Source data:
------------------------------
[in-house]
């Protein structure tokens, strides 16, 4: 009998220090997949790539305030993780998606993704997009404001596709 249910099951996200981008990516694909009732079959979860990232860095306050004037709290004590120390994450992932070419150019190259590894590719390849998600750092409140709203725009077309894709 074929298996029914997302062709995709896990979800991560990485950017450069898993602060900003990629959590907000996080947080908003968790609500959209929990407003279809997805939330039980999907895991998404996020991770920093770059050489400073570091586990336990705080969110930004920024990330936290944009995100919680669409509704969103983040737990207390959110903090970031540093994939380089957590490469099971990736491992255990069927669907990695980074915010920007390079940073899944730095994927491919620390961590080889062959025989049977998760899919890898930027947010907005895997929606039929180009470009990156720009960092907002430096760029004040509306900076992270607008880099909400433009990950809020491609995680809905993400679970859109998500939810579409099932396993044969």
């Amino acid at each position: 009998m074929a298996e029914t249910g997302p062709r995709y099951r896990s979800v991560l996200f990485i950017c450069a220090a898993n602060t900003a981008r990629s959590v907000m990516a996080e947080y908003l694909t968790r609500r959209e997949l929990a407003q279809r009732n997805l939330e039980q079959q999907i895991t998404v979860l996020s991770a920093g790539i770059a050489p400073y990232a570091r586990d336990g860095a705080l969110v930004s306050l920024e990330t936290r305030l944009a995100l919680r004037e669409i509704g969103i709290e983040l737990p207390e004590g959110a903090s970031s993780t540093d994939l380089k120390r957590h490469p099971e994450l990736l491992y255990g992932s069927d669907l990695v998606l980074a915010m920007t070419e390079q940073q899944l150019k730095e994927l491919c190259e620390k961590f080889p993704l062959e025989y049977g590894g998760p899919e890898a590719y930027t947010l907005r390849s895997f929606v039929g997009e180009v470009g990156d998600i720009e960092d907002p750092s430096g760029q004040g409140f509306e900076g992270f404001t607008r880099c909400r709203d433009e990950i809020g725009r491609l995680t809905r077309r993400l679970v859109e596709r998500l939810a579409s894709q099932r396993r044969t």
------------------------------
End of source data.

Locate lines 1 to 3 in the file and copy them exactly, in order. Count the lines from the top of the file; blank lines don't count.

[in-house]
């Protein structure tokens, strides 16, 4: 009998220090997949790539305030993780998606993704997009404001596709 249910099951996200981008990516694909009732079959979860990232860095306050004037709290004590120390994450992932070419150019190259590894590719390849998600750092409140709203725009077309894709 074929298996029914997302062709995709896990979800991560990485950017450069898993602060900003990629959590907000996080947080908003968790609500959209929990407003279809997805939330039980999907895991998404996020991770920093770059050489400073570091586990336990705080969110930004920024990330936290944009995100919680669409509704969103983040737990207390959110903090970031540093994939380089957590490469099971990736491992255990069927669907990695980074915010920007390079940073899944730095994927491919620390961590080889062959025989049977998760899919890898930027947010907005895997929606039929180009470009990156720009960092907002430096760029004040509306900076992270607008880099909400433009990950809020491609995680809905993400679970859109998500939810579409099932396993044969």
């Amino acid at each position: 009998m074929a298996e029914t249910g997302p062709r995709y099951r896990s979800v991560l996200f990485i950017c450069a220090a898993n602060t900003a981008r990629s959590v907000m990516a996080e947080y908003l694909t968790r609500r959209e997949l929990a407003q279809r009732n997805l939330e039980q079959q999907i895991t998404v979860l996020s991770a920093g790539i770059a050489p400073y990232a570091r586990d336990g860095a705080l969110v930004s306050l920024e990330t936290r305030l944009a995100l919680r004037e669409i509704g969103i709290e983040l737990p207390e004590g959110a903090s970031s993780t540093d994939l380089k120390r957590h490469p099971e994450l990736l491992y255990g992932s069927d669907l990695v998606l980074a915010m920007t070419e390079q940073q899944l150019k730095e994927l491919c190259e620390k961590f080889p993704l062959e025989y049977g590894g998760p899919e890898a590719y930027t947010l907005r390849s895997f929606v039929g997009e180009v470009g990156d998600i720009e960092d907002p750092s430096g760029q004040g409140f509306e900076g992270f404001t607008r880099c909400r709203d433009e990950i809020g725009r491609l995680t809905r077309r993400l679970v859109e596709r998500l939810a579409s894709q099932r396993r044969t």